5/15/2010California, UK: Bad Signs And Short Yellows Create Photo Ticket Traps
Short yellows found in Los Angeles, California red light camera intersections. Bad signs trap London, England drivers. Faulty Australian camera stopped.
In one month, a traffic camera in London, England generated 7000 fines worth £120 (US $175) each on a busy road next to Victoria station. Signs mark that Wilton Road is closed -- except to bus and taxi use --, but because drivers approach the location on a curve, they have little time to decide whether to take the road to the left or to the right. The signs do not have arrows that would clarify which is the correct path to take, and closed circuit television cameras flash each mistaken choice. The confusion creates £840,000 (US $1.2 million) a month in revenue.
"All over London motorists are falling victim to confusing and even silly restrictions which are enforced using CCTV," the motorist rights group Penalty Charge Notice explained on its website.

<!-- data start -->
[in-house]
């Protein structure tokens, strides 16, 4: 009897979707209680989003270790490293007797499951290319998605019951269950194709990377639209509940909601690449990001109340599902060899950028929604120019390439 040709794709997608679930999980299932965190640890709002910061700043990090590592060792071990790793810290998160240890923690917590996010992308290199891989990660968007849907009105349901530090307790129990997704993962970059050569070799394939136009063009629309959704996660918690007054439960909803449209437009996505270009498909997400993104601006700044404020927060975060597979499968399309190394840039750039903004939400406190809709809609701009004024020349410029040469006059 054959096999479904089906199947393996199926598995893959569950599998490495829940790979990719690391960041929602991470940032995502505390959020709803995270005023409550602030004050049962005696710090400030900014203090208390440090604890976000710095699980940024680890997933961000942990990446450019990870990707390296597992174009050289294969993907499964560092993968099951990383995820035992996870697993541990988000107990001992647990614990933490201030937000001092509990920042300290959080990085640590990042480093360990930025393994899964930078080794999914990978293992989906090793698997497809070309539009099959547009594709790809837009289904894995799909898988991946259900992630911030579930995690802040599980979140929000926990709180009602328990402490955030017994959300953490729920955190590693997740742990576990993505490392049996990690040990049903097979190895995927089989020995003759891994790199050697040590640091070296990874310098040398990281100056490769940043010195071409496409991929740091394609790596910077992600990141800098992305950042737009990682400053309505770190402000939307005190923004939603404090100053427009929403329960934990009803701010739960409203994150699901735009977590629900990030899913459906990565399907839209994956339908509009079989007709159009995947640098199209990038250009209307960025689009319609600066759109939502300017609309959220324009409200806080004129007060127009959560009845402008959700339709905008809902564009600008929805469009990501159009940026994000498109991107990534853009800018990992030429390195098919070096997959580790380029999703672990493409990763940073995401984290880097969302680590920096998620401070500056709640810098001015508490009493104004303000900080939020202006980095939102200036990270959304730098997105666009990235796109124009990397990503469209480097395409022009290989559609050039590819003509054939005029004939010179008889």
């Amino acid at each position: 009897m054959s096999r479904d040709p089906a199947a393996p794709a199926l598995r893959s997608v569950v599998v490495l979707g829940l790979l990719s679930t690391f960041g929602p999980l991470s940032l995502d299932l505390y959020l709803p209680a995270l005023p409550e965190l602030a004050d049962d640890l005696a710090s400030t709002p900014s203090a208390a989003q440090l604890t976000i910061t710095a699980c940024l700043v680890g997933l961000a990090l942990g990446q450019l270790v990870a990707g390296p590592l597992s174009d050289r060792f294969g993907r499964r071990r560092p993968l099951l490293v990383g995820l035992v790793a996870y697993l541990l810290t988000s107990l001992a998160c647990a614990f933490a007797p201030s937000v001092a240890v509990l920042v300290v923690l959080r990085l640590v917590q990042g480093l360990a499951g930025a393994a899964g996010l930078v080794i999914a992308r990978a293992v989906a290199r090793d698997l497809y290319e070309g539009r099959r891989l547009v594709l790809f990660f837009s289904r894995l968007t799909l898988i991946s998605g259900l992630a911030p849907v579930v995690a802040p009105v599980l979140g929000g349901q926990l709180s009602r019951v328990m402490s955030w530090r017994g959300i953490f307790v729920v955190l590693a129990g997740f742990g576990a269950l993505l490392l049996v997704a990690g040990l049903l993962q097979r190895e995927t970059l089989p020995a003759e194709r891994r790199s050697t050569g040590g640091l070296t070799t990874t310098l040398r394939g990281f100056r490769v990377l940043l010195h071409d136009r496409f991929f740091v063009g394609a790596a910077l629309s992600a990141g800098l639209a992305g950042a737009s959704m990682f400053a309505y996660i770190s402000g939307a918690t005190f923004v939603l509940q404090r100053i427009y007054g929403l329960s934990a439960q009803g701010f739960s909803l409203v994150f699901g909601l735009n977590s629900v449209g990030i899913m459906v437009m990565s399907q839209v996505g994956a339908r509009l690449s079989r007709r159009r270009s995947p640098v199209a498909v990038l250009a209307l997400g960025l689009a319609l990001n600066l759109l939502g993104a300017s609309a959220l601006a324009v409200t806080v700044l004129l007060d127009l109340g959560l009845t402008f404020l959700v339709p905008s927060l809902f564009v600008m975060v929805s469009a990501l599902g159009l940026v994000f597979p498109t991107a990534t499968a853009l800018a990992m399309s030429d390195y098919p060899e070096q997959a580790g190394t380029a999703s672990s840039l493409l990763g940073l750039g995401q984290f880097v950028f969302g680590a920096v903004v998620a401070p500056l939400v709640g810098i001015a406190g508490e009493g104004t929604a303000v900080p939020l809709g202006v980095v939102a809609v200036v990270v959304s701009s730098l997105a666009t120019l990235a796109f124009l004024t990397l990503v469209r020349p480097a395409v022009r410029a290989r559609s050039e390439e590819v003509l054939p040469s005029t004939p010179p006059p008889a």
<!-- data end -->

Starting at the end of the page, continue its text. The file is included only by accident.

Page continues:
The group also suggested that the fines do not hold up in court because the photograph on the ticket does not show the restriction sign and therefore does not contain all of the elements needed to establish the alleged offense.
In Los Angeles, California, yellow lights at intersections met the absolute bare minimum yellow timing for straight through movements in a test of sixteen locations by the University of California's Annenberg School for Communication and Journalism. On the other hand, nine locations were found to have left turn movements with illegally short, sub-three second yellow times. In some cases, the yellow lasted just 2.7 seconds. Federal regulations mandate a minimum of three seconds. Several intersections without cameras also had similar timing errors. The city pocketed $1.5 million in net profit from the cameras in 2008 with the vast majority of tickets going to motorists who turned or made split-second errors in judging the length of the yellow light.
In Frankston, Australia, a brand new red light camera went haywire at the intersection of Nepean Highway and Davey Street. Local officials insisted that no tickets issued by the malfunctioning camera would be prosecuted, the Frankston Leader reported.